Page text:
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Reuters Health Information (2005-03-11): Mother to child HCV transmission often occurs in utero

Epidemiology

Mother to child HCV transmission often occurs in utero

Last Updated: 2005-03-11 15:55:43 -0400 (Reuters Health)

NEW YORK (Reuters Health) - In up to one half of cases, mother to child transmission of hepatitis C virus (HCV) occurs in utero, according to UK researchers. In the remaining cases, infection seems to occur during delivery with little evidence of postpartum transmission.

"Knowing when mother to child transmission of HCV occurs is important for developing strategies to prevent the problem," investigator Dr. L. Pembrey, from University College London, told Reuters Health.

The study involved 54 vertically exposed children with HCV infection who had had an HCV PCR test performed in the first 3 days of life. The researchers' findings appear in the March issue of the Archives of Disease in Childhood: Fetal and Neonatal Edition.

Seventeen subjects (31%) had a positive PCR test in the first 3 days of life, suggesting that HCV transmission occurred in utero. Twenty-seven children (50%) first tested positively at 3 months, indicating that transmission either occurred late in pregnancy or during delivery. The timing of transmission for the remaining nine children was unclear, but did not seem to occur postpartum through breast-feeding.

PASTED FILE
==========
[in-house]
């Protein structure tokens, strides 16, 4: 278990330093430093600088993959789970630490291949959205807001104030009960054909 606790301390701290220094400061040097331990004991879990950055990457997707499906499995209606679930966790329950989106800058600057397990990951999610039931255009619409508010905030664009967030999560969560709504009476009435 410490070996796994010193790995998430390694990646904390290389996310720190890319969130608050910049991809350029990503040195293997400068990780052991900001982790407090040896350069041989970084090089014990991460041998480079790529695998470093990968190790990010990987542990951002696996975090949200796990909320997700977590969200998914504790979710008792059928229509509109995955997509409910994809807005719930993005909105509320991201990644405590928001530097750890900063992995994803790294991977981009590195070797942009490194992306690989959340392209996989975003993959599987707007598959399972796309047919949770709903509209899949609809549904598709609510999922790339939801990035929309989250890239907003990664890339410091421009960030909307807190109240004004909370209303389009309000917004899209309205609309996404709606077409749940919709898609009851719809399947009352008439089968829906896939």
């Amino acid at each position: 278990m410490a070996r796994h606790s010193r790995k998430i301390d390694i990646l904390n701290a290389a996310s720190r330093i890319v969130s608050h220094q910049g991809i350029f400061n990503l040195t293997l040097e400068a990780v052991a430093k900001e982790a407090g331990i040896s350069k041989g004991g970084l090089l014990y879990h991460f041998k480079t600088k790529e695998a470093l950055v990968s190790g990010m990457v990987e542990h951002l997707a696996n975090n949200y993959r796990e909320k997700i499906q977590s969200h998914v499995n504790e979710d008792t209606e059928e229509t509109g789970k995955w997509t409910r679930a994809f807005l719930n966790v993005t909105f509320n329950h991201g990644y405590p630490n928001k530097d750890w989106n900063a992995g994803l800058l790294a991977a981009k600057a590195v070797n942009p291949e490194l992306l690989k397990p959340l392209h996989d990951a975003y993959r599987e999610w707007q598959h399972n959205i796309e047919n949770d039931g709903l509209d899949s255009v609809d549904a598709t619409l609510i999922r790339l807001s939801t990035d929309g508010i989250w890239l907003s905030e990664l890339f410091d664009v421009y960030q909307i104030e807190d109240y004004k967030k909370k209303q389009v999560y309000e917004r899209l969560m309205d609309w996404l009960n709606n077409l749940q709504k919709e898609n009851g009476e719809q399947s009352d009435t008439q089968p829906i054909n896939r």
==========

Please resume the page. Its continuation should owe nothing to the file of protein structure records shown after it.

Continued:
Mode of delivery and infant gender were not associated with PCR positivity in the first 3 days of life. By contrast, lower birth weight and infection with genotype 1 were linked to early positivity.

The researchers note that maternal treatment using interferon alpha and ribavirin to lower viral load and thus the risk of vertical transmission is not possible. These agents are contraindicated during pregnancy.

Should effective treatment become available, they add, "it would need to be initiated early in pregnancy" because of the high rate of in utero transmission.

Arch Dis Child 2005;90:F156-F160.

 
 
 
 
                 
 
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